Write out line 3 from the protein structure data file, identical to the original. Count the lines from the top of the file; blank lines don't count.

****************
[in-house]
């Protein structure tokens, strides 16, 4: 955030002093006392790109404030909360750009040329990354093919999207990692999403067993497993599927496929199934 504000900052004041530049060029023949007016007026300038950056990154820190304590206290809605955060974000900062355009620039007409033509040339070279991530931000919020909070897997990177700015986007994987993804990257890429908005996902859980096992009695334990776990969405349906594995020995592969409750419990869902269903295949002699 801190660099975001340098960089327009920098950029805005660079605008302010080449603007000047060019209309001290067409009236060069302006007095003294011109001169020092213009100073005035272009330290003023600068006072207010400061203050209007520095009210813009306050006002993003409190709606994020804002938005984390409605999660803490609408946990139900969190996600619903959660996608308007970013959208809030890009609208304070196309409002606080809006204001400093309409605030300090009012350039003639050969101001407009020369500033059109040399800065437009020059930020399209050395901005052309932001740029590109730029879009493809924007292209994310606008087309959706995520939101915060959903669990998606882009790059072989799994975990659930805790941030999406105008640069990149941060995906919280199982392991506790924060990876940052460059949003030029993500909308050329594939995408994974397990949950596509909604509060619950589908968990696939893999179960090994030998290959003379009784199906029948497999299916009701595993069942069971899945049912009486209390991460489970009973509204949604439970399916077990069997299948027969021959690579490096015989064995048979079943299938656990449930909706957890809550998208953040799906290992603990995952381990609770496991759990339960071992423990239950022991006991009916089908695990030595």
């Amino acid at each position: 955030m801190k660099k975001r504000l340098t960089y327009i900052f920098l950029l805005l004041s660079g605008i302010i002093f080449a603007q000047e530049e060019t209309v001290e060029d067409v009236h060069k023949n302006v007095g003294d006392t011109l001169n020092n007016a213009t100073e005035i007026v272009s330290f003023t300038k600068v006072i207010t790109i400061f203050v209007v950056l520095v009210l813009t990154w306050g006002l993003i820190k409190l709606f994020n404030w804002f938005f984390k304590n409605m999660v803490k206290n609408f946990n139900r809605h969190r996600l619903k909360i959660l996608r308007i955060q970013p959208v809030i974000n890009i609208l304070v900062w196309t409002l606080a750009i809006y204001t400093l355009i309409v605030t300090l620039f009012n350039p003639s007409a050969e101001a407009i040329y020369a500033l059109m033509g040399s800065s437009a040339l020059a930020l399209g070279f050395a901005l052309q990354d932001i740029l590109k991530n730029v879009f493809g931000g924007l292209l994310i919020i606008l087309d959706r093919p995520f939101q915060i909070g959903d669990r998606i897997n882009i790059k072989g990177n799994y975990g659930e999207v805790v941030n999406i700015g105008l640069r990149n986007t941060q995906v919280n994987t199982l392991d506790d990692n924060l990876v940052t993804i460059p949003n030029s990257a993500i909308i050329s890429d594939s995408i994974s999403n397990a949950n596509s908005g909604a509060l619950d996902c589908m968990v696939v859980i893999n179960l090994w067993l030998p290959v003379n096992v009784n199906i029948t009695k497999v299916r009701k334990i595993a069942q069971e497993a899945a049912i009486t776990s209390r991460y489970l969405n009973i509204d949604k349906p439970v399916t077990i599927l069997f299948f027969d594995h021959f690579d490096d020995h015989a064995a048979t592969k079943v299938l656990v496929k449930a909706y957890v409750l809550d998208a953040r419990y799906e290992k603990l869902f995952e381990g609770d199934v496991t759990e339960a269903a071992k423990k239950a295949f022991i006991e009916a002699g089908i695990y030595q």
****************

């Amino acid at each position: 955030m801190k660099k975001r504000l340098t960089y327009i900052f920098l950029l805005l004041s660079g605008i302010i002093f080449a603007q000047e530049e060019t209309v001290e060029d067409v009236h060069k023949n302006v007095g003294d006392t011109l001169n020092n007016a213009t100073e005035i007026v272009s330290f003023t300038k600068v006072i207010t790109i400061f203050v209007v950056l520095v009210l813009t990154w306050g006002l993003i820190k409190l709606f994020n404030w804002f938005f984390k304590n409605m999660v803490k206290n609408f946990n139900r809605h969190r996600l619903k909360i959660l996608r308007i955060q970013p959208v809030i974000n890009i609208l304070v900062w196309t409002l606080a750009i809006y204001t400093l355009i309409v605030t300090l620039f009012n350039p003639s007409a050969e101001a407009i040329y020369a500033l059109m033509g040399s800065s437009a040339l020059a930020l399209g070279f050395a901005l052309q990354d932001i740029l590109k991530n730029v879009f493809g931000g924007l292209l994310i919020i606008l087309d959706r093919p995520f939101q915060i909070g959903d669990r998606i897997n882009i790059k072989g990177n799994y975990g659930e999207v805790v941030n999406i700015g105008l640069r990149n986007t941060q995906v919280n994987t199982l392991d506790d990692n924060l990876v940052t993804i460059p949003n030029s990257a993500i909308i050329s890429d594939s995408i994974s999403n397990a949950n596509s908005g909604a509060l619950d996902c589908m968990v696939v859980i893999n179960l090994w067993l030998p290959v003379n096992v009784n199906i029948t009695k497999v299916r009701k334990i595993a069942q069971e497993a899945a049912i009486t776990s209390r991460y489970l969405n009973i509204d949604k349906p439970v399916t077990i599927l069997f299948f027969d594995h021959f690579d490096d020995h015989a064995a048979t592969k079943v299938l656990v496929k449930a909706y957890v409750l809550d998208a953040r419990y799906e290992k603990l869902f995952e381990g609770d199934v496991t759990e339960a269903a071992k423990k239950a295949f022991i006991e009916a002699g089908i695990y030595q």